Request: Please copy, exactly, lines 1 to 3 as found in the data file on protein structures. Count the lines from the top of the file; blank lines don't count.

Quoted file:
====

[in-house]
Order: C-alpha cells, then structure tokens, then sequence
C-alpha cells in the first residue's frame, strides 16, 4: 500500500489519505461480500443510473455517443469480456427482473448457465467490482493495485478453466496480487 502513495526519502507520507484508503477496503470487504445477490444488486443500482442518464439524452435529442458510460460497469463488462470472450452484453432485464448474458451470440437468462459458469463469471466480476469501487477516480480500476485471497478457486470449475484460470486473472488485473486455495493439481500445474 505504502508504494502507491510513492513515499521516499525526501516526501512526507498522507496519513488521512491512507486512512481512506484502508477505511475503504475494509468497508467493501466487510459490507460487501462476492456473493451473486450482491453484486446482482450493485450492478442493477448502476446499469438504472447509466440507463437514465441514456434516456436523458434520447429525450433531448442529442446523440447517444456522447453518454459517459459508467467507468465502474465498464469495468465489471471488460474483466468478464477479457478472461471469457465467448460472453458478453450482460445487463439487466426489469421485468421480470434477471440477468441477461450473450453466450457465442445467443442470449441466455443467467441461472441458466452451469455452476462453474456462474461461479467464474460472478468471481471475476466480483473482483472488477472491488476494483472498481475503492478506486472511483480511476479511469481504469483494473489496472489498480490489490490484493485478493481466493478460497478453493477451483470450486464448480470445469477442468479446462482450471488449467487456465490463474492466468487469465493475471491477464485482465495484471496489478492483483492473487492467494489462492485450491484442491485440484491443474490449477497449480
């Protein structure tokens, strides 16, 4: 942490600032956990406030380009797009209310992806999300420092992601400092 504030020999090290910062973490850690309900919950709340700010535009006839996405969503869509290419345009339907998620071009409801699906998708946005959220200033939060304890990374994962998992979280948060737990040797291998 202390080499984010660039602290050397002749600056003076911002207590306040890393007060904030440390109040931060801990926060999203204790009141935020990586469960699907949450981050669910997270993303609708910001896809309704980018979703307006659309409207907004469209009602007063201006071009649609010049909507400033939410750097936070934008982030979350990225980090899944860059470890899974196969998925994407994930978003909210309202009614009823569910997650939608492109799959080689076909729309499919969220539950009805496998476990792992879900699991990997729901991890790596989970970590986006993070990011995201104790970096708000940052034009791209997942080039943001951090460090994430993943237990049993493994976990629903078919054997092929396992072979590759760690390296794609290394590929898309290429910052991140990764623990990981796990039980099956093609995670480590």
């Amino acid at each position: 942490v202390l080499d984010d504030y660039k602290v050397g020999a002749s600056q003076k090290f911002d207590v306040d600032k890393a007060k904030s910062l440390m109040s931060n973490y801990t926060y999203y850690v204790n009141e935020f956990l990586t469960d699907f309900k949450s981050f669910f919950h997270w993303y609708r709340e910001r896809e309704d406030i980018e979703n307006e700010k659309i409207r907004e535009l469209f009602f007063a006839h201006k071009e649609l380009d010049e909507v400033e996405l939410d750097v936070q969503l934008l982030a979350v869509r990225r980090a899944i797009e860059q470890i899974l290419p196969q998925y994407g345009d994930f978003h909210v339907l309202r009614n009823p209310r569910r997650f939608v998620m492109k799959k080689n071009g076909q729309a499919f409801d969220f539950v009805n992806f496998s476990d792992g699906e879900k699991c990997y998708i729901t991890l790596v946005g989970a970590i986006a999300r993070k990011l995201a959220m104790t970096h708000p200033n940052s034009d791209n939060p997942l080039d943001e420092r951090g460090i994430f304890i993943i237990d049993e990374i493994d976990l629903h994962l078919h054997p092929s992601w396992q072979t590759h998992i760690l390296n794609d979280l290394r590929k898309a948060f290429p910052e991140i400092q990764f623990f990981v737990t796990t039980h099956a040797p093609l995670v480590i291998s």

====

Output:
[in-house]
Order: C-alpha cells, then structure tokens, then sequence
C-alpha cells in the first residue's frame, strides 16, 4: 500500500489519505461480500443510473455517443469480456427482473448457465467490482493495485478453466496480487 502513495526519502507520507484508503477496503470487504445477490444488486443500482442518464439524452435529442458510460460497469463488462470472450452484453432485464448474458451470440437468462459458469463469471466480476469501487477516480480500476485471497478457486470449475484460470486473472488485473486455495493439481500445474 505504502508504494502507491510513492513515499521516499525526501516526501512526507498522507496519513488521512491512507486512512481512506484502508477505511475503504475494509468497508467493501466487510459490507460487501462476492456473493451473486450482491453484486446482482450493485450492478442493477448502476446499469438504472447509466440507463437514465441514456434516456436523458434520447429525450433531448442529442446523440447517444456522447453518454459517459459508467467507468465502474465498464469495468465489471471488460474483466468478464477479457478472461471469457465467448460472453458478453450482460445487463439487466426489469421485468421480470434477471440477468441477461450473450453466450457465442445467443442470449441466455443467467441461472441458466452451469455452476462453474456462474461461479467464474460472478468471481471475476466480483473482483472488477472491488476494483472498481475503492478506486472511483480511476479511469481504469483494473489496472489498480490489490490484493485478493481466493478460497478453493477451483470450486464448480470445469477442468479446462482450471488449467487456465490463474492466468487469465493475471491477464485482465495484471496489478492483483492473487492467494489462492485450491484442491485440484491443474490449477497449480